Redstone’s pattern creates the need for settlor’s to make clear provisions in trust. It would be important to define incapacity and appoint who would determine incapacity when the time comes. Redstone’s trust does not define incapacity and gives little control to others while he remains alive. With a well-drafted trust, Redstone could have included a provision (or built it to go into effect after a certain age) allowing a majority of trustees to conclude he did not have the capacity to remove a trustee. Ultimately, it seems Redstone has brought on his own problem.

See James B. Stewart, In Sumner Redstone Affair, His Decline Upends Estate Planning, NY Times, June 2, 2016.

Special thanks to Joel Dobris (Professor of Law, UC Davis School of Law) for bringing this article to my attention.

June 3, 2016 in Current Events, Elder Law, Estate Planning - Generally, New Cases, Trusts | Permalink | Comments (0)

Wednesday, June 1, 2016

San Bernardino Shooter's Life Insurance To Be Seized

Civil asset forfeitureA civil asset forfeiture lawsuit was filed Tuesday to seize life insurance payments taken out by the San Bernardino shooter; the policies are worth $275,000. Federal prosecutors state that under federal law, assets accumulated from terrorism against the U.S. are subject to forfeiture. Terrorist’s beneficiaries should not be enriched from such crimes.

See Associated Press, US Seeks to Seize San Bernardino Shooter’s Life Insurance, Fox News, June 1, 2016.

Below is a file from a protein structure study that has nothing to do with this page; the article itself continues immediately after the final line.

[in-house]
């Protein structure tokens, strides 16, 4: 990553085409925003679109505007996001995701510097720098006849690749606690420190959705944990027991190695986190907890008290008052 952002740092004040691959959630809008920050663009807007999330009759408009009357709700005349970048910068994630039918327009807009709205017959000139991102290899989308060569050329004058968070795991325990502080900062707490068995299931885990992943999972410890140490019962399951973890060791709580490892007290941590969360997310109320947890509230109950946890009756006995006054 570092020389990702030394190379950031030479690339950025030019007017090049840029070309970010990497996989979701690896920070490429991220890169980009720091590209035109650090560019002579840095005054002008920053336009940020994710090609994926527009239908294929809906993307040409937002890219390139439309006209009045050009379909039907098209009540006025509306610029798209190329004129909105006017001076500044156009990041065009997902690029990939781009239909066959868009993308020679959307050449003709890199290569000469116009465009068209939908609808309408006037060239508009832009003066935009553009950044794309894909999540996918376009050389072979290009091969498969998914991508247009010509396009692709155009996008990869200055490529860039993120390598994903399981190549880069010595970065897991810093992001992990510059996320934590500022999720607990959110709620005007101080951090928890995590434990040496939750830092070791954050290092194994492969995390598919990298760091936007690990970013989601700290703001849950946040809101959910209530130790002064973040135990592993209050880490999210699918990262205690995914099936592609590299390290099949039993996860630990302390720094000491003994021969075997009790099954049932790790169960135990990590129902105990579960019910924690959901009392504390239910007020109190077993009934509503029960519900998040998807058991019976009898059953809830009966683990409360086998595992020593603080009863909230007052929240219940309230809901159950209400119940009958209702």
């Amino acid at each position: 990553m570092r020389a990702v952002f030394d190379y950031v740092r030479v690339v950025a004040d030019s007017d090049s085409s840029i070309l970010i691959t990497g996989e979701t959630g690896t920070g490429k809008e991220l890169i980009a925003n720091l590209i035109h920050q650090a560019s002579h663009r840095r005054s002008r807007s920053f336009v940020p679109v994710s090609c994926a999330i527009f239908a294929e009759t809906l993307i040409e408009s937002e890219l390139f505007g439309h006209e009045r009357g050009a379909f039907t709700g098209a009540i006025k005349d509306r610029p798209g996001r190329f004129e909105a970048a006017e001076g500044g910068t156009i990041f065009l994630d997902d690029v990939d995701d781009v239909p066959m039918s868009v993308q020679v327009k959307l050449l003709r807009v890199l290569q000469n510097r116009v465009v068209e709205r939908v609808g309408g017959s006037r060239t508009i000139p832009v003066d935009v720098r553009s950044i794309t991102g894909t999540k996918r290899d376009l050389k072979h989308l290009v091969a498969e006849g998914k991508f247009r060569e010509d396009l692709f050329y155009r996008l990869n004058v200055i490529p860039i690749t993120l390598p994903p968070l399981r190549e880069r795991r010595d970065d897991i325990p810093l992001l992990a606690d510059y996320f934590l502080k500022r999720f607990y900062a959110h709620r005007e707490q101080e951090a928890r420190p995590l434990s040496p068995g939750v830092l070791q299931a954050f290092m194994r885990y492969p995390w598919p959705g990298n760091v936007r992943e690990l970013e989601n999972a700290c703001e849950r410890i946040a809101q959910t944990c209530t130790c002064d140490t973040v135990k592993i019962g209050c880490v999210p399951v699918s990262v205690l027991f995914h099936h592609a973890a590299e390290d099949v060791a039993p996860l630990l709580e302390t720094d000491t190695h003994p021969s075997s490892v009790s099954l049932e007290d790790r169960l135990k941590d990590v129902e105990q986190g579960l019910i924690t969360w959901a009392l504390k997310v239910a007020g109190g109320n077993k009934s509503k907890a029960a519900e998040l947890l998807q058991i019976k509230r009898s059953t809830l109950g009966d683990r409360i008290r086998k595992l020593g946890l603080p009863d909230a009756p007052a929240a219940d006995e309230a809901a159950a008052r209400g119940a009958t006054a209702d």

June 1, 2016 in Current Events, New Cases | Permalink | Comments (0)

Thursday, May 26, 2016

Deciding Sumner Redstone's Mental Acuity

SumnerWith Sumner Redstone’s declining health, the case to decide his mental acuity is becoming more difficult and more pertinent with so many third parties involved. To determine his competency for deciding to oust two Viacom trustees, psychiatrists will look for evidence that Mr. Redstone understands relevant facts and appreciates the impact of his decisions. To determine any undue influence on the behalf of his daughter, the court will look at the facts placed before it to see if she threatened him or preyed on his emotions. Mr. Redstone will need to indicate a clear and consistent rationale for the change.

See Erik Eckholm, A Complicated Legal Battle Over Sumner Redstone’s Mental Acuity, NY Times, May 25, 2016.

May 26, 2016 in Current Events, Estate Planning - Generally, New Cases, Trusts | Permalink | Comments (0)

Thursday, April 28, 2016

German Court Grants Access To Digital Accounts For Heirs

ComputerLately, the subject of access to digital accounts after the death of the owner has been in the news due, in no small part, to the fact that a number of states have adopted legislation addressing the matter. However, Germany just got it's first bit of law on the subject after a Berlin regional court ruled that the parents of the deceased minor had the right to access their child's Facebook account including all private messages. The court reasoned that the digital messages were the same as inheriting letters and other documents under normal estate law. In addition, the court addressed the privacy issue, an important aspect under German law, along the same lines saying a third party sender had no special right to privacy online than they would have with physical messages that were inherited. This ruling was vigorously fought by Facebook which severely limits the ability of non account holders to access the account of a deceased user. Currently an appeal is pending although no trial date has yet been set.

See Jabeen Bhatti, German Parents Can Inherit Child's Online Profiles, BNA, April 20, 2016.

Special thanks to Brian Cohan (Attorney at Law, Law Offices of Brian J. Cohan, P.C.) for bringing this article to my attention.

April 28, 2016 in Estate Planning - Generally, New Cases, Technology | Permalink | Comments (0)

Tuesday, April 26, 2016